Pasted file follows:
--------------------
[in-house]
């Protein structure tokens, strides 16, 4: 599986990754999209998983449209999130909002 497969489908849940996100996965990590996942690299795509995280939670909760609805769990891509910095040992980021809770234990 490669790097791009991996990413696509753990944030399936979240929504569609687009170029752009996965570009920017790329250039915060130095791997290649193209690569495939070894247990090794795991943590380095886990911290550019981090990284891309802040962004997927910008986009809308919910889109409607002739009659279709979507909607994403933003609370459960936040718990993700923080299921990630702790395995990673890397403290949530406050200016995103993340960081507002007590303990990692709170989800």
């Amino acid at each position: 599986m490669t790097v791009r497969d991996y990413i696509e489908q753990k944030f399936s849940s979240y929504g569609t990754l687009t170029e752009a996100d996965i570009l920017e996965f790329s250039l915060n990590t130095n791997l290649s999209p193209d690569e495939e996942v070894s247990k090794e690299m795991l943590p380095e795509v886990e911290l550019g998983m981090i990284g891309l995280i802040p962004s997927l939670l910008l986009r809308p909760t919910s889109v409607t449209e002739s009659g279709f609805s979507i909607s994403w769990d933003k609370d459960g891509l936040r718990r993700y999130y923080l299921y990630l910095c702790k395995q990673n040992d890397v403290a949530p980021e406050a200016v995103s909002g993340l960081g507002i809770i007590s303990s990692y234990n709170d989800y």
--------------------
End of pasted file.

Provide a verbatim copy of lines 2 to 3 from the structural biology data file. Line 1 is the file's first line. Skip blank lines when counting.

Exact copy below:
């Protein structure tokens, strides 16, 4: 599986990754999209998983449209999130909002 497969489908849940996100996965990590996942690299795509995280939670909760609805769990891509910095040992980021809770234990 490669790097791009991996990413696509753990944030399936979240929504569609687009170029752009996965570009920017790329250039915060130095791997290649193209690569495939070894247990090794795991943590380095886990911290550019981090990284891309802040962004997927910008986009809308919910889109409607002739009659279709979507909607994403933003609370459960936040718990993700923080299921990630702790395995990673890397403290949530406050200016995103993340960081507002007590303990990692709170989800």
């Amino acid at each position: 599986m490669t790097v791009r497969d991996y990413i696509e489908q753990k944030f399936s849940s979240y929504g569609t990754l687009t170029e752009a996100d996965i570009l920017e996965f790329s250039l915060n990590t130095n791997l290649s999209p193209d690569e495939e996942v070894s247990k090794e690299m795991l943590p380095e795509v886990e911290l550019g998983m981090i990284g891309l995280i802040p962004s997927l939670l910008l986009r809308p909760t919910s889109v409607t449209e002739s009659g279709f609805s979507i909607s994403w769990d933003k609370d459960g891509l936040r718990r993700y999130y923080l299921y990630l910095c702790k395995q990673n040992d890397v403290a949530p980021e406050a200016v995103s909002g993340l960081g507002i809770i007590s303990s990692y234990n709170d989800y």